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For Asian elephants, shrinking habitats will increase conflicts

A team of scientists led by a researcher from the University of California San Diego (UCSD) has discovered that over the past three centuries, the Asian elephant’s natural habitat has shrunk by a staggering 3 million square kilometers.

To better understand this dramatic decline, the experts developed new insights from a unique data set that models land-use change over 13 centuries. They discovered that habitats suitable for Asian elephants have been cut by nearly two-thirds within the past 300 years. 

At their peak, these elephants thrived in grasslands and rainforests that spanned the breadth of Asia. However, the study, published in the journal Scientific Reports, estimates that more than 64 percent of historic suitable elephant habitat across Asia has been lost due to land-use practices, particularly during the colonial era. Timber extraction, farming, and agriculture reduced the average habitat patch size by over 80%, from 99,000 to 16,000 square kilometers.

According to the research, the remaining elephant populations today may not have adequate habitat areas. In 1700, 100 percent of the area within 100 kilometers of the current elephant range was considered suitable habitat, but by 2015, this proportion had declined to less than 50 percent. This sets up a high potential for conflicts with people living in those areas as elephant populations alter their behavior and adjust to more human-dominated spaces.

De Silva, an assistant professor in the School of Biological Sciences’ Department of Ecology, Behavior and Evolution, and founder of the nonprofit Trunks & Leaves, highlights the dramatic transformation in land use during the 1600s and 1700s, which has consequences that persist even to this day. Researchers from across the globe, including Smithsonian’s National Zoo and Conservation Biology Institute, University of Nottingham Malaysia, Frankfurt Zoological Society, Vietnam National University of Forestry, Wild Earth Allies, Zoological Society of London, and Colby College, also contributed to the study.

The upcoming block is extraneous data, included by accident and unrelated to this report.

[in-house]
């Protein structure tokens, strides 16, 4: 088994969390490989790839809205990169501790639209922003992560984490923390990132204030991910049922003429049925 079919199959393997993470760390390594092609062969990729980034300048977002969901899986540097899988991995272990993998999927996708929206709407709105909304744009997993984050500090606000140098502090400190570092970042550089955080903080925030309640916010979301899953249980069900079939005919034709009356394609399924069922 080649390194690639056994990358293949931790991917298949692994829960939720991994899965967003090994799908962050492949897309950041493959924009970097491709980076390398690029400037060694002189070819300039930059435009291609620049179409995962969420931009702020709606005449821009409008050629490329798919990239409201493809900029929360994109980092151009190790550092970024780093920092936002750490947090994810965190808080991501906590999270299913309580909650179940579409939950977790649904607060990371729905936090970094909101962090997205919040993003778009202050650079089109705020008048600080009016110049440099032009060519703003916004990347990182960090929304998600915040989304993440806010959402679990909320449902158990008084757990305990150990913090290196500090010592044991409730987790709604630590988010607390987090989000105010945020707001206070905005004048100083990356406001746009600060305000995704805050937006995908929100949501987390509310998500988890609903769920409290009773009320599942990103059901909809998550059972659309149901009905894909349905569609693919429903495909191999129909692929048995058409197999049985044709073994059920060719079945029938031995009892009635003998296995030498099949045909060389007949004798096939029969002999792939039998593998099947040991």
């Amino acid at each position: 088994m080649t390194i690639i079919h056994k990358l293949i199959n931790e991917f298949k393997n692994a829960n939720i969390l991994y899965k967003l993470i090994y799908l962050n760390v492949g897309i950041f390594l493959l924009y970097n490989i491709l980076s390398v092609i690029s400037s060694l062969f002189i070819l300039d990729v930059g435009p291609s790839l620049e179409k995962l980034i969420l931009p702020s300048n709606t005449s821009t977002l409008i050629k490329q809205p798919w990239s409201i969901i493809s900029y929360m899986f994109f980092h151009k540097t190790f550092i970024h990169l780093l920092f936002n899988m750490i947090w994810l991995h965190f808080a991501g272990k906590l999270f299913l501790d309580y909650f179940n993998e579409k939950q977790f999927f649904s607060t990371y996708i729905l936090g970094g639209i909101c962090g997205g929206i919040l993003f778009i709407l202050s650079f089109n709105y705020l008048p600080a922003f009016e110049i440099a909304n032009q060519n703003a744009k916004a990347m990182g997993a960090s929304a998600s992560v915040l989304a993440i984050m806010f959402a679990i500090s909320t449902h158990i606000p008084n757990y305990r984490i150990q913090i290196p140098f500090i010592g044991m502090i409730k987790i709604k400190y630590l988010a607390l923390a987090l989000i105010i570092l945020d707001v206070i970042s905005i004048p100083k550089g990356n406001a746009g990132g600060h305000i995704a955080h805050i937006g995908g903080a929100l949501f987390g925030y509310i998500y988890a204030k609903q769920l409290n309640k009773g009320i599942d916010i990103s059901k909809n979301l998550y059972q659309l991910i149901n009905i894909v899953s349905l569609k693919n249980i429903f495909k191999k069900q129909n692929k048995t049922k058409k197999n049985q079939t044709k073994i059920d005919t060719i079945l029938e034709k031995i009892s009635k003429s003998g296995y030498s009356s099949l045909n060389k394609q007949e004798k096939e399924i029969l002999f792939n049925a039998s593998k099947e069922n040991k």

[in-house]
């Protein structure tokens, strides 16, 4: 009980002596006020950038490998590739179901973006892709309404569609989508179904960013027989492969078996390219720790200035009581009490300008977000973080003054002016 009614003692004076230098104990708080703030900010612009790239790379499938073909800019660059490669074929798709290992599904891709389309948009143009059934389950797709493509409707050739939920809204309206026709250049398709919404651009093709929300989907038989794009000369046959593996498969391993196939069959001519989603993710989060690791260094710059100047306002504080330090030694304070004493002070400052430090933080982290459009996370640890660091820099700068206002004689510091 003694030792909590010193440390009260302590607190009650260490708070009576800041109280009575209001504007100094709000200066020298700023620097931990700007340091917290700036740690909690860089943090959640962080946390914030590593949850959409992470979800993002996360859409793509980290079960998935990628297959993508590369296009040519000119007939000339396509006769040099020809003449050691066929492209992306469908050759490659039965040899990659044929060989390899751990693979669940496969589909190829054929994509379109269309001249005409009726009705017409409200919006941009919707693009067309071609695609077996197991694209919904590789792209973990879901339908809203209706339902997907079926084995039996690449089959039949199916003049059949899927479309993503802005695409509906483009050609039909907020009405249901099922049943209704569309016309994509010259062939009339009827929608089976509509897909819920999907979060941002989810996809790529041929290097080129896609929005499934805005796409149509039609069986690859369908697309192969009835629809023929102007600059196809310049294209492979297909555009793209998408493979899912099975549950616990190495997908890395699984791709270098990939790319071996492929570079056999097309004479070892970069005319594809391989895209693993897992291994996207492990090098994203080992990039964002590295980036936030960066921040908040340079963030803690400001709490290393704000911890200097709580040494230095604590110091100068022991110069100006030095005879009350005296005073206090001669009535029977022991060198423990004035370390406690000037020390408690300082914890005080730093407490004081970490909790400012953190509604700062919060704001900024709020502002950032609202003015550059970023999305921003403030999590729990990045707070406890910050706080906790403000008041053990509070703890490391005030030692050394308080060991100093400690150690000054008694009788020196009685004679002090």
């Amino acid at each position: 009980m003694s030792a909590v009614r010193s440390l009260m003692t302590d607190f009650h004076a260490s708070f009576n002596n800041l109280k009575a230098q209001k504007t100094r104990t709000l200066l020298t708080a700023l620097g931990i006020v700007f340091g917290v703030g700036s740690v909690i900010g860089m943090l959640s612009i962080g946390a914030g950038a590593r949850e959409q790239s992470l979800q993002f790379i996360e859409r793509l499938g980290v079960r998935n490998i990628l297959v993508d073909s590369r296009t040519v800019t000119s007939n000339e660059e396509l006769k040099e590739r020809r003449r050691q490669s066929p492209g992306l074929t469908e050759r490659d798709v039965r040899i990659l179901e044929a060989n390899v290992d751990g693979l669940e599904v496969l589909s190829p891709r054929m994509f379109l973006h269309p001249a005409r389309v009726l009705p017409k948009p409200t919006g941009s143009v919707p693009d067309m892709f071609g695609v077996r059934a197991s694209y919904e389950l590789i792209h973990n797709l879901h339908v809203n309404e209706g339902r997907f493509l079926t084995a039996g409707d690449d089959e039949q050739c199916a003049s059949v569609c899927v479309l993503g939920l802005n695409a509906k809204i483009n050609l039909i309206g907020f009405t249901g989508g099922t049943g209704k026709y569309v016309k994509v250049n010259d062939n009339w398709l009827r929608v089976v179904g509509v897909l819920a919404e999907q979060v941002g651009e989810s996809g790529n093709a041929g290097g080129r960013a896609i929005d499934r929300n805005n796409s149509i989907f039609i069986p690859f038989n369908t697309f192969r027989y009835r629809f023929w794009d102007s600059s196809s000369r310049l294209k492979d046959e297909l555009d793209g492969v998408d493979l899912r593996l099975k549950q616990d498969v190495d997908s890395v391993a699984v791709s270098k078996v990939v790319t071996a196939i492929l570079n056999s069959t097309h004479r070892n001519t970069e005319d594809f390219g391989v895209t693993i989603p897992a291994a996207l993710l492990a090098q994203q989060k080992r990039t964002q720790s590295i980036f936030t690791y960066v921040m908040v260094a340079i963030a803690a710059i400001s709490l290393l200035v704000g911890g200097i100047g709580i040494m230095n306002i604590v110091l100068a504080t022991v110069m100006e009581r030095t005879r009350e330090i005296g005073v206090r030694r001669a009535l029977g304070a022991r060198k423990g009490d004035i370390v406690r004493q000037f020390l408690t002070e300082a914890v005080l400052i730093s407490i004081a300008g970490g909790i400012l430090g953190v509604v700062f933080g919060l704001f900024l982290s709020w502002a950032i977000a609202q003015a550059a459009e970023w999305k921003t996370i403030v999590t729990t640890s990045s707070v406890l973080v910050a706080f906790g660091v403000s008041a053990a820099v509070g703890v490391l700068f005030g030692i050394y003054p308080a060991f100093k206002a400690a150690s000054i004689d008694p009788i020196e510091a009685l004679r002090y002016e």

Study co-author Professor Philip Nyhus of Colby College noted that the research has implications for understanding the history of elephant landscapes in Asia and their potential future. He also highlighted the collaborative and multi-institutional nature of the research.

While the study’s immediate focus is on Asian elephants, the results can be used to assess land-use practices and develop conservation strategies for all of the area’s inhabitants. Professor De Silva explains that they are using elephants as indicators to examine the impact of land-use change on diverse ecosystems over a longer time scale.

Historical records of the impact of human actions and climate change on wildlife have been scarce, making long-term assessments difficult. The new study is based on information from the Land-Use Harmonization (LUH) data set, produced by researchers at the University of Maryland. This data set provides historical reconstructions of various types of land uses, including forests, crops, pastures, and others, reaching back to the ninth century.